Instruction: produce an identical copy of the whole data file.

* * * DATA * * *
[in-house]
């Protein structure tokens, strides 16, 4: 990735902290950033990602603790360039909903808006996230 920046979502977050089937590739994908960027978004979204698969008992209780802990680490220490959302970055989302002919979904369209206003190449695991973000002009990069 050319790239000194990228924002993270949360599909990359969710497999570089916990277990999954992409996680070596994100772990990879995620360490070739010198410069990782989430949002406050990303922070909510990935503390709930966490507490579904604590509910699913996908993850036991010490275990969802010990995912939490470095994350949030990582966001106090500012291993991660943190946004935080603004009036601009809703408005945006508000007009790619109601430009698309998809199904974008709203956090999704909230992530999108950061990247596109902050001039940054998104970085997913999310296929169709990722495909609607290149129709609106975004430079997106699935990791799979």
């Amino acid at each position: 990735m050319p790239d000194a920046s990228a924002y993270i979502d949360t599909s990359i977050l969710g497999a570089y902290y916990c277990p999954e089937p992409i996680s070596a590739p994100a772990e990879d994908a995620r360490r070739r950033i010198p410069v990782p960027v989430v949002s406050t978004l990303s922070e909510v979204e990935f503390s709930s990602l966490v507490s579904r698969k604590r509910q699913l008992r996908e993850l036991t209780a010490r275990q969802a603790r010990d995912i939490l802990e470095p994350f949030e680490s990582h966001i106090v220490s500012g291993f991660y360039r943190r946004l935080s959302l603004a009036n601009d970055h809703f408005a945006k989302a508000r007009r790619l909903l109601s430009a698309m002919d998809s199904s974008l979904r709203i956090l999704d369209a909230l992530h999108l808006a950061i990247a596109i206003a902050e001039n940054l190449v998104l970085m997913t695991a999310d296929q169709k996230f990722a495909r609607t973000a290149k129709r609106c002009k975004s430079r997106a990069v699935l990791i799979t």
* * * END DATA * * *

[in-house]
């Protein structure tokens, strides 16, 4: 990735902290950033990602603790360039909903808006996230 920046979502977050089937590739994908960027978004979204698969008992209780802990680490220490959302970055989302002919979904369209206003190449695991973000002009990069 050319790239000194990228924002993270949360599909990359969710497999570089916990277990999954992409996680070596994100772990990879995620360490070739010198410069990782989430949002406050990303922070909510990935503390709930966490507490579904604590509910699913996908993850036991010490275990969802010990995912939490470095994350949030990582966001106090500012291993991660943190946004935080603004009036601009809703408005945006508000007009790619109601430009698309998809199904974008709203956090999704909230992530999108950061990247596109902050001039940054998104970085997913999310296929169709990722495909609607290149129709609106975004430079997106699935990791799979």
């Amino acid at each position: 990735m050319p790239d000194a920046s990228a924002y993270i979502d949360t599909s990359i977050l969710g497999a570089y902290y916990c277990p999954e089937p992409i996680s070596a590739p994100a772990e990879d994908a995620r360490r070739r950033i010198p410069v990782p960027v989430v949002s406050t978004l990303s922070e909510v979204e990935f503390s709930s990602l966490v507490s579904r698969k604590r509910q699913l008992r996908e993850l036991t209780a010490r275990q969802a603790r010990d995912i939490l802990e470095p994350f949030e680490s990582h966001i106090v220490s500012g291993f991660y360039r943190r946004l935080s959302l603004a009036n601009d970055h809703f408005a945006k989302a508000r007009r790619l909903l109601s430009a698309m002919d998809s199904s974008l979904r709203i956090l999704d369209a909230l992530h999108l808006a950061i990247a596109i206003a902050e001039n940054l190449v998104l970085m997913t695991a999310d296929q169709k996230f990722a495909r609607t973000a290149k129709r609106c002009k975004s430079r997106a990069v699935l990791i799979t």